The law of 27 April 2007 allows companies to deduct from their Belgian taxable base 80% of royalties received under patents resulting from R&D efforts. Unlike other countries, there is no cap on this deduction and the R&D does not necessarily have to be performed in Belgium. This tax incentive will no doubt substantially enhance the competitive edge of Belgian companies and branch offices with substantial R&D activities.

Scope of the tax exemption

The law will be applicable to income under Belgian or foreign patents (or assimilated licensing rights) owned by Belgian companies or Belgian branches of foreign companies.

The new legislation makes a distinction between two categories of patents (or assimilated licensing rights) whose royalty income can benefit from the tax deduction:

(i) patents or supplementary protection certificates (“SPCs”) developed entirely or partially by the company or one of its “branches of activity”;

(ii) patents or SPCs acquired from a third party, as well as licenses granted by third parties on their own patents. The only requirement is that the entity claiming the deduction has performed research and/or development efforts improving entirely or partially the patented product or process in one of its own research centres, whether in Belgium or abroad.

It should be noted that income derived from other IP rights such as know how, copyright, trademarks and model and design rights cannot benefit from this tax deduction. The Belgian authorities seem to take the position that R&D can only be encouraged and be sufficiently valuable for a tax deduction when it leads to patentable inventions.

The deduction applies to income, whatever its nature, derived from (sub)licensing the patent; and this income must be earned on patents that are used for productive purposes by the Belgian company or the Belgian branch of a foreign company, or by another company but on its behalf. The “relevant” patent income should be evaluated in accordance with normal market conditions and should correspond to the income the company would have received should the patented product have been licensed to an independent third party. The 80% deduction will be applied on this theoretical income. In practice, this evaluation could lead to some difficulties and, at least in the implementation phase of the measure, to some degree of legal uncertainty.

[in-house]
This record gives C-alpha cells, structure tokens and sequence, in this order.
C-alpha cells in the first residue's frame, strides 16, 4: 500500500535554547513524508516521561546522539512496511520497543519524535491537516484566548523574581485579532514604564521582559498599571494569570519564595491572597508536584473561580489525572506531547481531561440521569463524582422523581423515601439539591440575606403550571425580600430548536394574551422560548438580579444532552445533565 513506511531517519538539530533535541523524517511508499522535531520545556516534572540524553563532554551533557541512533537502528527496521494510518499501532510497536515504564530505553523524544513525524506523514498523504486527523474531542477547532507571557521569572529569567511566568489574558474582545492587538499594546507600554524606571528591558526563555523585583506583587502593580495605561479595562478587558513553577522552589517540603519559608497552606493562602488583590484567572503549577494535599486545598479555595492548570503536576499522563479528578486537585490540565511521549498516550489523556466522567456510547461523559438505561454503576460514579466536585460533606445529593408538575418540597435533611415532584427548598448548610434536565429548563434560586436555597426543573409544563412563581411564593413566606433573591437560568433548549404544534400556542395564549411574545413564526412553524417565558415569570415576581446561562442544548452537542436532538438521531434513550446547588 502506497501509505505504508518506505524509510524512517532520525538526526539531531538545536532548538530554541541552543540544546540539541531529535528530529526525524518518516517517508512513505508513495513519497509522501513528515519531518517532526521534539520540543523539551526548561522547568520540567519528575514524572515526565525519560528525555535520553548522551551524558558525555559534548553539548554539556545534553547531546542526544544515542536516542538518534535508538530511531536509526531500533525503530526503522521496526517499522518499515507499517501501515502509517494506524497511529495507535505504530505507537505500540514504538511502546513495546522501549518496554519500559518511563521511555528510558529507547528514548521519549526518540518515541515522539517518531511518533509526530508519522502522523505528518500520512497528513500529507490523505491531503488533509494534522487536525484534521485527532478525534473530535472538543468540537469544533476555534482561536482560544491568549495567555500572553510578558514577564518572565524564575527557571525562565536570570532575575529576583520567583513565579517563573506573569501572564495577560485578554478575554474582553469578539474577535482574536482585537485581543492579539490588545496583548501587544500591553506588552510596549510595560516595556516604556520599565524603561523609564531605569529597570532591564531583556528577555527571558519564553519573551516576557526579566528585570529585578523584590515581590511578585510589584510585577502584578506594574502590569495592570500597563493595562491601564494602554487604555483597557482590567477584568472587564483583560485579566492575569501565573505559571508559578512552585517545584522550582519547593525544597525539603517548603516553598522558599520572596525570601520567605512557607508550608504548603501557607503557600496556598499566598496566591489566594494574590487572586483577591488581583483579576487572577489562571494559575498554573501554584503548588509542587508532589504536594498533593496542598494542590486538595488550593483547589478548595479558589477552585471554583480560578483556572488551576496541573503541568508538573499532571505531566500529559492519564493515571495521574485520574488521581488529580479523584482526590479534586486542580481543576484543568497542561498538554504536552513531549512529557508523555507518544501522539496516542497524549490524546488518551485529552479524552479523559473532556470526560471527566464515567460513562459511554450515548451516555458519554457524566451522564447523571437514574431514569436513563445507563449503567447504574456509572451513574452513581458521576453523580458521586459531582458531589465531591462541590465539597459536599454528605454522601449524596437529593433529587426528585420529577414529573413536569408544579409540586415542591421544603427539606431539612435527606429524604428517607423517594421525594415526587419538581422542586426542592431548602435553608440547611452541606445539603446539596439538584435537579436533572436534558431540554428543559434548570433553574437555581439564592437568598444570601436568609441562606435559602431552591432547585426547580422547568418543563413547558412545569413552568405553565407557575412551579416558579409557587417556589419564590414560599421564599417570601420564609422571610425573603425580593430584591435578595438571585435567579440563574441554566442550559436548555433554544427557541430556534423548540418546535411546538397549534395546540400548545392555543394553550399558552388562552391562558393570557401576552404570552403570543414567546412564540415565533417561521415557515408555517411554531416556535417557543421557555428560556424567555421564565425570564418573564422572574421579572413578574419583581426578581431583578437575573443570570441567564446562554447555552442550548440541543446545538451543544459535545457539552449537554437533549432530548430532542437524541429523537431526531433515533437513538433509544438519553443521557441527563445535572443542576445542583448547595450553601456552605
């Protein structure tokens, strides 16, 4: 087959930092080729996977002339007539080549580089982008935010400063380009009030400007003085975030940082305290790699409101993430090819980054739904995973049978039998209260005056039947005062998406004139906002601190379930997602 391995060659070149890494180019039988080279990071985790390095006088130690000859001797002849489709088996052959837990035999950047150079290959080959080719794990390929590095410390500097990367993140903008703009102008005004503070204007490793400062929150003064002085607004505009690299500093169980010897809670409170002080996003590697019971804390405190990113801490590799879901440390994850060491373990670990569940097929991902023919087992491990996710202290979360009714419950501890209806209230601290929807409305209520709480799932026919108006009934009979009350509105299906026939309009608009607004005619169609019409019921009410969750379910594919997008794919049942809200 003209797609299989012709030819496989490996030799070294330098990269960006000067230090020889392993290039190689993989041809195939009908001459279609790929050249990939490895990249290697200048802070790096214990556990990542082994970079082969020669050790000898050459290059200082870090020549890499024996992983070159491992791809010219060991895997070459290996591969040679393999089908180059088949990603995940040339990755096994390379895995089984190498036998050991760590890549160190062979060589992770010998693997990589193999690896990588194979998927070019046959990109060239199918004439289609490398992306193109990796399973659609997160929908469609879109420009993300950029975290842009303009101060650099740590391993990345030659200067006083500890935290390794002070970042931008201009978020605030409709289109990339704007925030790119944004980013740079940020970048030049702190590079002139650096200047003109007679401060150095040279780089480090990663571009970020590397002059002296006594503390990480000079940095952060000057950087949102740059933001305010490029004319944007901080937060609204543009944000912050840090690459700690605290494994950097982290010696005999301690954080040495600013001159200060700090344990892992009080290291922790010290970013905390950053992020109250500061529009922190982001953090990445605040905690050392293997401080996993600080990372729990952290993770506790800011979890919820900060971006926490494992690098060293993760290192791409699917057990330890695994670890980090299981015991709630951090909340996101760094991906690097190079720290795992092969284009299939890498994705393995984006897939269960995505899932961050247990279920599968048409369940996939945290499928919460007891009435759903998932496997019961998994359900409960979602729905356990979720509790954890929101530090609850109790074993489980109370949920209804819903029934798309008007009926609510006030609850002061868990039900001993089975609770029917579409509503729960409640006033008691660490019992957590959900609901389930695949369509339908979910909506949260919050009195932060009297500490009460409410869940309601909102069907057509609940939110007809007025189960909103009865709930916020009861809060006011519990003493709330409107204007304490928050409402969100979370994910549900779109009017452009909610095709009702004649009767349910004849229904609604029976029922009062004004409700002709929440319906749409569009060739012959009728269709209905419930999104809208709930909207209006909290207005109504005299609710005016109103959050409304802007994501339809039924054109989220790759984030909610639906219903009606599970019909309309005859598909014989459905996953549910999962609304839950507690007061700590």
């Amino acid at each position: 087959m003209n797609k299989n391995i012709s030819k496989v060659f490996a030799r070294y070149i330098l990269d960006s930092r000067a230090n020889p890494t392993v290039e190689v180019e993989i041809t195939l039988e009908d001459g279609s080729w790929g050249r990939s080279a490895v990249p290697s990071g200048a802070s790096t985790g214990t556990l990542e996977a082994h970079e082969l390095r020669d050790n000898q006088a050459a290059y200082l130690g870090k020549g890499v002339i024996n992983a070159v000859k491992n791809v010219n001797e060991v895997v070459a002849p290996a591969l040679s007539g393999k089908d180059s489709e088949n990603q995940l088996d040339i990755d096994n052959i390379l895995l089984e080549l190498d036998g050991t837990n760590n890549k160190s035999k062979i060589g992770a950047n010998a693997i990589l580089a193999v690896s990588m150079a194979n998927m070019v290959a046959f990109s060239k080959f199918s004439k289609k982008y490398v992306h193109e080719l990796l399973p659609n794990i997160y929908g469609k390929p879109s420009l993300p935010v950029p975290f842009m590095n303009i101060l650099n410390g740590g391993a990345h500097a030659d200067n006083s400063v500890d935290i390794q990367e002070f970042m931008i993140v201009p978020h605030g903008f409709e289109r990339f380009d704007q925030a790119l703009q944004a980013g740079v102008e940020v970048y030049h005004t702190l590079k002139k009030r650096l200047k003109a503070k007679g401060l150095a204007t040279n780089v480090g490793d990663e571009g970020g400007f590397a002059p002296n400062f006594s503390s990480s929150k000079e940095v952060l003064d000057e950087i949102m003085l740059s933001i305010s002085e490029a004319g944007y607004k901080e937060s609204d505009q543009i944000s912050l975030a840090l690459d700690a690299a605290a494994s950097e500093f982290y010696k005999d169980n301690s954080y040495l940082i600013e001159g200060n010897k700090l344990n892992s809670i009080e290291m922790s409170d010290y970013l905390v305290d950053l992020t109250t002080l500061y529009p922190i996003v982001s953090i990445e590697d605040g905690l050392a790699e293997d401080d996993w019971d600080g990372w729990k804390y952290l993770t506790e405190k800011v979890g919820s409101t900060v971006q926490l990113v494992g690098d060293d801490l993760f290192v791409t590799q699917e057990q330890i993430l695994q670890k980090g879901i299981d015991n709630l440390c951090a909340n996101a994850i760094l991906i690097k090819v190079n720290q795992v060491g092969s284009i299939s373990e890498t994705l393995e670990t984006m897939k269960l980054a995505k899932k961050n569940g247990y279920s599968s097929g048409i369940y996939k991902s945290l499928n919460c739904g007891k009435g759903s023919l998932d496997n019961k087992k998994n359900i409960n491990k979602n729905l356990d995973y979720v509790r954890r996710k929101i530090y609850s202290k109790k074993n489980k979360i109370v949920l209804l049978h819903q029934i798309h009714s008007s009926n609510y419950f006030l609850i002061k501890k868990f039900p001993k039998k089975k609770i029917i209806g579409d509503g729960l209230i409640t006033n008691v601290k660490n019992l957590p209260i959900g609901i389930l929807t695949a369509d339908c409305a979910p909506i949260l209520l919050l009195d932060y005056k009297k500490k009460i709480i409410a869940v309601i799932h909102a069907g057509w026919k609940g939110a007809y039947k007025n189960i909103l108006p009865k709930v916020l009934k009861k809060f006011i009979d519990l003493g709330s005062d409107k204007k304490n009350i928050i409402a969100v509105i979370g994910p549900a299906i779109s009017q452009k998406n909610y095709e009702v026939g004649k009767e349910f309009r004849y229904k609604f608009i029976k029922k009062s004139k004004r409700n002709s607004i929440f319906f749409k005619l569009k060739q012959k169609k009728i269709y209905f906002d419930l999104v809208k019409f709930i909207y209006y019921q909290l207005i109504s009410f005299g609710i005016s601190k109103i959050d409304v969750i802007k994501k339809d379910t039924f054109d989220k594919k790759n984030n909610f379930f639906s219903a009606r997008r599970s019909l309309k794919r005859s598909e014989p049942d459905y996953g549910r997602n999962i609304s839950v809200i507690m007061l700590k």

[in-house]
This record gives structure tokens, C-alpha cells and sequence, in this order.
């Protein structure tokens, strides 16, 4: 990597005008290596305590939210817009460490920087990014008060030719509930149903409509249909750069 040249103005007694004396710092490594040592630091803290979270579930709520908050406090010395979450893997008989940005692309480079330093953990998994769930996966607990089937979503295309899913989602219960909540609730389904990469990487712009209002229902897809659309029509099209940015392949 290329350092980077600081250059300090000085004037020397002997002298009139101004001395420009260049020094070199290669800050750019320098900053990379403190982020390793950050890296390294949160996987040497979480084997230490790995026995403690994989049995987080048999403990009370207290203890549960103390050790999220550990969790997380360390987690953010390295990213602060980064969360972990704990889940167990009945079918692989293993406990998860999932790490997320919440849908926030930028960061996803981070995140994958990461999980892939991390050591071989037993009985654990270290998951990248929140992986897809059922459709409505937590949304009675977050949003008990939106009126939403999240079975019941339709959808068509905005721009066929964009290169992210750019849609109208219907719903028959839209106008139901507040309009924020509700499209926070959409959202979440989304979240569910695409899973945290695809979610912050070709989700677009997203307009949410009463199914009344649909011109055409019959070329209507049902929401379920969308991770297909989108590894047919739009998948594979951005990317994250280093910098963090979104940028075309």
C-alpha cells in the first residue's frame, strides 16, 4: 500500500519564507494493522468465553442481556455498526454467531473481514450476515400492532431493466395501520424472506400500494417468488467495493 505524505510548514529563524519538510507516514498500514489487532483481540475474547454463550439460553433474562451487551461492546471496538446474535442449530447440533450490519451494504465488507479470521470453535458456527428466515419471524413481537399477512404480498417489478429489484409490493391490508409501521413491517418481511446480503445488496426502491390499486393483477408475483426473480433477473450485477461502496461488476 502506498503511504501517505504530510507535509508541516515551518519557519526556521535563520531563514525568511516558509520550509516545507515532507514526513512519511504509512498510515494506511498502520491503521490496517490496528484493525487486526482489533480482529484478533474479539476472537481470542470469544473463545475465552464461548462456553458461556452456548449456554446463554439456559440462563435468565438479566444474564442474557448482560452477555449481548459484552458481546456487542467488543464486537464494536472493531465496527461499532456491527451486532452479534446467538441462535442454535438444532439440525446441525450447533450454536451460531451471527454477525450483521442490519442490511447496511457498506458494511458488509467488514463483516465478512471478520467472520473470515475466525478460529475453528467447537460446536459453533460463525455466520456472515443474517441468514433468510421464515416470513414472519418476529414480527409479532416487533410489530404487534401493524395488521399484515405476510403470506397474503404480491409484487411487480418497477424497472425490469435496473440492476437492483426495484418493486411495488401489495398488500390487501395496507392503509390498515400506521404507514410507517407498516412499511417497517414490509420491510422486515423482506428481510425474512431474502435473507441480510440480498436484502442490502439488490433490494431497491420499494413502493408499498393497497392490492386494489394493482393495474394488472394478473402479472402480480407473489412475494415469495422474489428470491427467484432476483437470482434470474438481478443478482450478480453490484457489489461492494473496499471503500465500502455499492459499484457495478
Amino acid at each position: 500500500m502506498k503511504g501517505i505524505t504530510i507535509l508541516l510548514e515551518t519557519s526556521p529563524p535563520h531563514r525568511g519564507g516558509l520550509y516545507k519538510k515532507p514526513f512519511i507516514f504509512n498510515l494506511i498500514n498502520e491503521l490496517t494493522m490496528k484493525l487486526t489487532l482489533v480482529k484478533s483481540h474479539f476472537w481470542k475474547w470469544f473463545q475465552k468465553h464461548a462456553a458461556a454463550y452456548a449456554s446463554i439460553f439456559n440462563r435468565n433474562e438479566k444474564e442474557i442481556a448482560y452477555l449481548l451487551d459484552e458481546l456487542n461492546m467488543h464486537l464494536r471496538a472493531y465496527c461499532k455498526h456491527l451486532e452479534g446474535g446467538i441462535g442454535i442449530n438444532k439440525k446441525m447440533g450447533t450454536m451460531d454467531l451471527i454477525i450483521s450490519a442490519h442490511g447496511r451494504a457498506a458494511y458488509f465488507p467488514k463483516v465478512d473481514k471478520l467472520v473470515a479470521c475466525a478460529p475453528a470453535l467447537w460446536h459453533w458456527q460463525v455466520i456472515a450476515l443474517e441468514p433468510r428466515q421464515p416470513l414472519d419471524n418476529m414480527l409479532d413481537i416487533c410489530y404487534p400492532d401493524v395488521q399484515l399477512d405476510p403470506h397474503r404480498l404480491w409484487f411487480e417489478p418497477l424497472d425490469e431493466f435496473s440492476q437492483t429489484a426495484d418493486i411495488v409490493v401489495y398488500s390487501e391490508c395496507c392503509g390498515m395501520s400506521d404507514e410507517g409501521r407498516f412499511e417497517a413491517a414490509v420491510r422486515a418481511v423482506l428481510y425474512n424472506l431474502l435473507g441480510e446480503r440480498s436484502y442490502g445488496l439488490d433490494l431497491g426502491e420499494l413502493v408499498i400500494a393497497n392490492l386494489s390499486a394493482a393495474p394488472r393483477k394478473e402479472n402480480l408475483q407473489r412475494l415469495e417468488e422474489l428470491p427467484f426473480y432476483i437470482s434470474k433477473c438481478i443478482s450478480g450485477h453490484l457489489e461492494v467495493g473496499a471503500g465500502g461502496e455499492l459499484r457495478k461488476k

The above mentioned income must be reduced by some costs or expenses before the 80% tax deduction is applied:

(i) any remuneration paid to third parties for patents. For patents and patent licenses acquired from third parties, the deduction is limited to the difference between the total patent income received and the remuneration paid to third parties; and

(ii) the annual depreciation on the investment value of the patents. As mentioned above, the deduction rate will be 80% of the patent income. This new tax incentive will decrease the maximum effective tax rate from 34% to 6.8% of the patent income. The tax advantage is not capped. After the 80% deduction, the remaining 20% of the patent income remain taxable, but other costs could further decrease the taxable base.

The deduction will be applicable from tax year 2008 (income received in 2007) onwards, but only on “new” patent income, i.e. income resulting from patents that were not used by the company, the licensee or related companies for sales of products or services to “independent” third parties prior to 1 January 2007.

Likely effects of the law

The proposed measures will certainly prompt companies to reassess the opportunity to patent their technological innovations.

It will also encourage the industry to value their patents, to arrange for transparent licensing and royalty flows, and to provide for a scheme that highlights which revenue can be allocated to which patents. The long term effect is not only a tax benefit: such a scheme will create transparency and credibility that will not only be useful for tax authorities, but also for potential investors and shareholders.

Clearly the assessment of indirect patent income will be subject to much discussion. The decision to limit this tax deduction to patents is probably inspired by pragmatic reasons but this too could raise questions.

In any event, these measures will draw attention to Belgium as a country where innovation and investment in intellectual property are encouraged in a number of ways. Where such encouragement is in the form of a tax break, this will be a highly attractive advantage to a wide audience. This Law is also likely to be a further incentive to consider Belgium as a very important jurisdiction for international tax planning purposes, especially for groups of companies.